Thursday, October 12

Potatofest 2006: More Potato Fun and a Potato Funny

Potato Planting
Jean Francois Millet

This is one of my favorite pieces of potato related artwork. It's a peasant couple working together to plant their potato crop. See the baby sleeping in the basket under the tree? Millet was the son of peasant farmers, and the dignity of labour (and the labourer) was one of his common themes. Perhaps you're acquainted with him from some of his more well-known works: The Gleaners, The Sower, or The Angelus. The Angelus, as a matter of interest to spud lovers everywhere, was first called Prayer for the Potato Crop because the couple in that painting is digging potatoes.

From other spud bloggers, we have these contributions to today's Potatofest party:
  • Julana tells us one of the ways she uses potatoes. She bakes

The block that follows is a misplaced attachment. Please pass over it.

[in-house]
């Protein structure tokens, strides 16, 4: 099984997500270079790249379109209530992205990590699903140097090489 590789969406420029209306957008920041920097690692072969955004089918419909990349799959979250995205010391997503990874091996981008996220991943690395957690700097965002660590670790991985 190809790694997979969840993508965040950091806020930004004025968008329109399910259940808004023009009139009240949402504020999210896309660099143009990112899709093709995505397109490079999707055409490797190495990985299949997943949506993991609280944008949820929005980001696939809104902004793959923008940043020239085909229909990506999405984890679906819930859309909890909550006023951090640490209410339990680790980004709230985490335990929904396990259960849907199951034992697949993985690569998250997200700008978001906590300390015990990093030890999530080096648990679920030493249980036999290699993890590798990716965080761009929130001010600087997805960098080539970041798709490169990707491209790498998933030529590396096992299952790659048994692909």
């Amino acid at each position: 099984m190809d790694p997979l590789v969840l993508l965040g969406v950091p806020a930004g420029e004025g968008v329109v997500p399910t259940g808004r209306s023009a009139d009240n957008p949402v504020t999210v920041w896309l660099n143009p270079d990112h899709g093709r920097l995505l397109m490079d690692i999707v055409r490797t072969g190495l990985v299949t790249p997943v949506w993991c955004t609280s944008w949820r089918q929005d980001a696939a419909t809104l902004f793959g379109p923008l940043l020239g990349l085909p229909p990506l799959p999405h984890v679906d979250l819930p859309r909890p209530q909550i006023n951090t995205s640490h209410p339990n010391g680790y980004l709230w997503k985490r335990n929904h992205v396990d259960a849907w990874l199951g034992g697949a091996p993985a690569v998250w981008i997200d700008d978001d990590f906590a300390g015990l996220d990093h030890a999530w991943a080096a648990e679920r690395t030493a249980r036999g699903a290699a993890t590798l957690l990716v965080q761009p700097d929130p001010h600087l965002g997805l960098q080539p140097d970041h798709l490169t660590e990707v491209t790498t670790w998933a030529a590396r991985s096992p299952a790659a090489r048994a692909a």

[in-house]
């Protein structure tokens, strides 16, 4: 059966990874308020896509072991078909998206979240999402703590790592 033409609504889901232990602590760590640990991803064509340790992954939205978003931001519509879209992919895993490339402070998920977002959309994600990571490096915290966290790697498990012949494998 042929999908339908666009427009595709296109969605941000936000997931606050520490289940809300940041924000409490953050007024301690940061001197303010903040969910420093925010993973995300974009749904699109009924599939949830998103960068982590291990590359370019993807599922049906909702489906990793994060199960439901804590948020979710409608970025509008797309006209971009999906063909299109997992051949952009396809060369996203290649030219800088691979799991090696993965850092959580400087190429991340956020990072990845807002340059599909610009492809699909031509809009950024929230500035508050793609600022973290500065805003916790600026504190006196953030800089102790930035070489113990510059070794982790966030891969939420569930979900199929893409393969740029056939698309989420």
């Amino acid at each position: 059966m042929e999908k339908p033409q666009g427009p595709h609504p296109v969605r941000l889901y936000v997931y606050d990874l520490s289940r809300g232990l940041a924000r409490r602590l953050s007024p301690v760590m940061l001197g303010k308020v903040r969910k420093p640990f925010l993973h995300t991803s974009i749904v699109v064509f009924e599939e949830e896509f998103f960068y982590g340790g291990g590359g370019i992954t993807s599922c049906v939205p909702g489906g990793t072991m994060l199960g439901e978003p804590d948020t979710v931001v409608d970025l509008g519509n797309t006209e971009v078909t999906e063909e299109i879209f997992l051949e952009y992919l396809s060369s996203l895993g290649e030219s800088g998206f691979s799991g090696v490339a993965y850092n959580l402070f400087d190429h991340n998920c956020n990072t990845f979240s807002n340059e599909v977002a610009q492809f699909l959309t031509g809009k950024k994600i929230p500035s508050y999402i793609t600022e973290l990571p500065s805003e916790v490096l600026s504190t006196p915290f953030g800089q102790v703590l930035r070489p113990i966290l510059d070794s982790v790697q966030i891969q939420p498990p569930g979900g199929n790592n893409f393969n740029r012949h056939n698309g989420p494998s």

beef potpies in the oven, while boiling sliced carrots and cut-up potatoes on the stove. They both take about half an hour. Then I dump the potpies upside-down into large soup plates, and mix some of the vegetables in. Sometimes I add micro-waved peas.

    They get eaten.
    I bet they do. That's the perfect solution for those potpies that never have enough good stuff in them, don't you think?
  • Martin LaBar has a whole post on potatoes--their history and botany--in which he asks,
    Will there be french fries in heaven? scalloped or baked potatoes?
  • And the lovely MissMellifluous tells us how to plant a garden full of potatoes without breaking a sweat.

Potatofest 2006 is open to everyone. Don't miss out on this exciting, once-a-year opportunity to celebrate the lowly spud as one of God's glorious provisions. You'll find all the participation instructions here.
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